Nota: Este contenido tiene una versión original en español

Esteban de Antuñano, from Veracruz, were born in 1792, however he worked in Puebla and was an industry pioneer in Mexico because of his textiles factories located in the border of Atoyac River.

In Luis Andres Prado (historian) thesis, The textile industry in Puebla, Tlaxcala, Veracruz and Coahuila regions, 1830- 1908:

Antuñano was an industry mechanizer in Mexico, because of his idea joining to the textile industry in 1827; although the project was created until 1830, specially because he did not know the specifications to install a factory".

This is the reason of why he travelled to France from 1830 to 1832 to learn more about the correct industry process and made business with Welsh businessmen.

Puebla Businessmen and Shipwreck

Esteban Antuñano had 30 partners that worked with him buying machines and raw material, however after the shipwrecks, they left it little by little.

In 1835, a ship with approximately 30 looms from France, that belongs to the new Antuñano Industry, wrecked in the Golf of Mexico. The second shipwreck had more than the first and had happened the same.

The third one had less looms. Although the economical losses, Antuñano brought more looms, even with all the outstanding debts, also he hired 15 English engineers to install the looms.

Constancia Mexicana Factory

Antuñano's industry project saw the light in 1835 when the factory "La Contancia Mexicana" started to work (even when the presidential inauguration was on 1837) and "La Economía Mexicana".

According with the historian Luis Andres Prado, the factories were installed in the ancient farm called "La Constacia" "because in that place, Atoyac river has a strong current and a very high riverbed", it means, the essential weather characteristics to work with hydraulic energy.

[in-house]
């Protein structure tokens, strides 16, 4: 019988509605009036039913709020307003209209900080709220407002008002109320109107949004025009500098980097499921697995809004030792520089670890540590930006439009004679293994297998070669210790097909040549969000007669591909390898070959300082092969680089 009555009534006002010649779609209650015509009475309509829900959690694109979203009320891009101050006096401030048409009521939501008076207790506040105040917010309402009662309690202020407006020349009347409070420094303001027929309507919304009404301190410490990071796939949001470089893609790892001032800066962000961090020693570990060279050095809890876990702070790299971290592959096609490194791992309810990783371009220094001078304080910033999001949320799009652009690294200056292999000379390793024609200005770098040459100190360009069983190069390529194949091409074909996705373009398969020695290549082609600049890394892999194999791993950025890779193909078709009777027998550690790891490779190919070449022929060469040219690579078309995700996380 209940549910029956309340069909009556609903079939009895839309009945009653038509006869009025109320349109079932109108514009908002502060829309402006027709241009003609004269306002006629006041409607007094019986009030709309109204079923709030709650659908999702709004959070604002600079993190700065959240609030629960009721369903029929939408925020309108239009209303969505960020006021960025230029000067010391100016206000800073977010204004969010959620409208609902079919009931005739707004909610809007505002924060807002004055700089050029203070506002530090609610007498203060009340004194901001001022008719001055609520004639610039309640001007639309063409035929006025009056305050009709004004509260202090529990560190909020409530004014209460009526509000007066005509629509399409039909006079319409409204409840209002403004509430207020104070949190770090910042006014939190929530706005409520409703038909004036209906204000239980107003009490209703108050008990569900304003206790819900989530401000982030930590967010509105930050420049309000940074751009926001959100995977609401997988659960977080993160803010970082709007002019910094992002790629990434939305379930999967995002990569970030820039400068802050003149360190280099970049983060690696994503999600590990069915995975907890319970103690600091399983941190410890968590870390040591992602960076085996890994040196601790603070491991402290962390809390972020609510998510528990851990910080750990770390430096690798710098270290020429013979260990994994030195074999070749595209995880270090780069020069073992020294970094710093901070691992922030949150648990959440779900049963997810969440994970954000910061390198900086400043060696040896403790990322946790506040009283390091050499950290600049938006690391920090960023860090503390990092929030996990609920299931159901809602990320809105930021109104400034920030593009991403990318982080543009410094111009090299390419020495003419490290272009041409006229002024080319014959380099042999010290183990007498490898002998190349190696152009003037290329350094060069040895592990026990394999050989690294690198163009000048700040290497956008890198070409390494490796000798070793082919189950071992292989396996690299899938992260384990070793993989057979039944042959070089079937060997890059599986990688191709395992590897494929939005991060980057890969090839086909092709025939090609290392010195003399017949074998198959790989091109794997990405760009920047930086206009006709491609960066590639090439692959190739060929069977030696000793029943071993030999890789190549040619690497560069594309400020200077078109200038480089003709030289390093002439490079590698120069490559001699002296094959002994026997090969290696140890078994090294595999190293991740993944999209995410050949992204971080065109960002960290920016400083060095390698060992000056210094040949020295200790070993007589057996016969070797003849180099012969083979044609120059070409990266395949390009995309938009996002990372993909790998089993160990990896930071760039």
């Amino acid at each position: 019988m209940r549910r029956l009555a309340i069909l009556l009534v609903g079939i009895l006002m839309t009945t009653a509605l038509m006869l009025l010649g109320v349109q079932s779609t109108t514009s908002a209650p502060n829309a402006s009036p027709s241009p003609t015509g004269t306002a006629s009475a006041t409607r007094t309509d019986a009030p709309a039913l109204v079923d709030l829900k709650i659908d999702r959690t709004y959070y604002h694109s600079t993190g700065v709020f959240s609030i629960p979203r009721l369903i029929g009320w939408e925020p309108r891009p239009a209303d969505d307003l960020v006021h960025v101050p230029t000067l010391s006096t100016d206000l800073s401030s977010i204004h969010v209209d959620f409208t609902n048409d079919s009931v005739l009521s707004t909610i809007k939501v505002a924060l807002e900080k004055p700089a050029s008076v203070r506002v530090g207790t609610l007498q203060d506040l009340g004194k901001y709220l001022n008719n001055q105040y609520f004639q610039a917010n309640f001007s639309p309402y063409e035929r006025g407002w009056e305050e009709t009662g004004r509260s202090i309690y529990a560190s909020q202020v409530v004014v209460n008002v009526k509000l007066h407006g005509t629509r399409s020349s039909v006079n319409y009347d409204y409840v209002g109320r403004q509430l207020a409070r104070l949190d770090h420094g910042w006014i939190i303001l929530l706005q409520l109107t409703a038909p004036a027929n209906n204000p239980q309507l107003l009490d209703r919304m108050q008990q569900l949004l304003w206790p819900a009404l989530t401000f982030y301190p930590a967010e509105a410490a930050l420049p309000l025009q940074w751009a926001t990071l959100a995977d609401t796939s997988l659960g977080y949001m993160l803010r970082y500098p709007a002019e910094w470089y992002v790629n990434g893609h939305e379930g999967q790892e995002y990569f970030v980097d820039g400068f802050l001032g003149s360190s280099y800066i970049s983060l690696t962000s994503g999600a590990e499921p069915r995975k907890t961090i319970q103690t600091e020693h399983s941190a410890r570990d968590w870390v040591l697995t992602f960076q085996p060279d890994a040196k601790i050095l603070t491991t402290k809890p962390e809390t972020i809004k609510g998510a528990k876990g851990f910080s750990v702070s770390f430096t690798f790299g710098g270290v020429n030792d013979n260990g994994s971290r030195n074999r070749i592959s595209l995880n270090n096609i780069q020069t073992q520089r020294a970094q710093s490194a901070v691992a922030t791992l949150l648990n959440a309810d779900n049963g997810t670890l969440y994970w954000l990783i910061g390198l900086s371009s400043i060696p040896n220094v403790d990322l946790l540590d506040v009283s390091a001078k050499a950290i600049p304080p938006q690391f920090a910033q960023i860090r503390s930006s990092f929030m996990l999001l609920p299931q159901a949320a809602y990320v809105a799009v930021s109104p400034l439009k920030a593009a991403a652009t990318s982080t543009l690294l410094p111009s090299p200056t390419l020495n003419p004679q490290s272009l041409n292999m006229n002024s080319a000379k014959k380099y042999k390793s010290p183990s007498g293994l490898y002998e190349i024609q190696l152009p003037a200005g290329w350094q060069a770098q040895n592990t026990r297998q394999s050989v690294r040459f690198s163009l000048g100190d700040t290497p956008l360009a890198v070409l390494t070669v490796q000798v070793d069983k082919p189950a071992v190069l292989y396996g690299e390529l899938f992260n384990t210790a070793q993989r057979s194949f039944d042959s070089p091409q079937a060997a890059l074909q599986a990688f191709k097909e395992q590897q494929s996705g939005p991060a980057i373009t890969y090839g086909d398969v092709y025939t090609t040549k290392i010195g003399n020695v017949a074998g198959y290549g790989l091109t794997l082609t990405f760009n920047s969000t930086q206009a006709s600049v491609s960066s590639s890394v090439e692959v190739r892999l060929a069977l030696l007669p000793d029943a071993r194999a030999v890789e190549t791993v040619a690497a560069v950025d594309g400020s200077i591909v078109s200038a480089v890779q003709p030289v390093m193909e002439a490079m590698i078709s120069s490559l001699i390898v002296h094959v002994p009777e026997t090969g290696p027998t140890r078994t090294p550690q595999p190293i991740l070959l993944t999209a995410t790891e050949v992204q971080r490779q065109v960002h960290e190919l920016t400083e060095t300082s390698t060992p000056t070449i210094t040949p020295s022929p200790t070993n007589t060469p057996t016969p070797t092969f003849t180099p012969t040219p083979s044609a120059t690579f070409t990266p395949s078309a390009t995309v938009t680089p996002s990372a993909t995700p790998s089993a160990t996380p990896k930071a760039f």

In "La Costancia Mexicana" were made fabric and threads of manta, cotton, demy and flannel.

At the beginning, "La Constancia Mexicana" had between 80 to a thousand workers but the technological developments made that many workers were included, as assures Juan Carlos Grosso in his book called "Los trabajadores fabriles de la Ciudad de Puebla" ("the factory workers of Puebla City").

Crisis and Competition 

In San Francisco River already existed some factories, but they weren't industrialized until after "La Constacia Mexicana", since their low production could not, at the beginning, compete with Antuñano's mechanization.

Antuñano's fiercest competition was the Veracruz textile factory managed by Lucas Alaman; however, Puebla textile industry wasn't fully industrialized until the Porfiriato and Metepec project, 1898.

Esteban de Antuñano was in bankruptcy since 1843, he owed a lot of money to French businessmen and sold his factories to be able to pay debts.

According to Luis Andrés Prado, the causes of his bankruptcy were the shipwrecks and the instability of the country at that time.

Esteban de Antuñano passed away on March 7th, 1847. Hugo Leicht's book "Las Calles de Puebla" ("The Streets of Puebla") that his remains were deposited in the Carmen Church, in the crypt of the Virgin Chapel but during the building renovation his remains disappeared definitively.

Translation by: Luba Michelle García Vega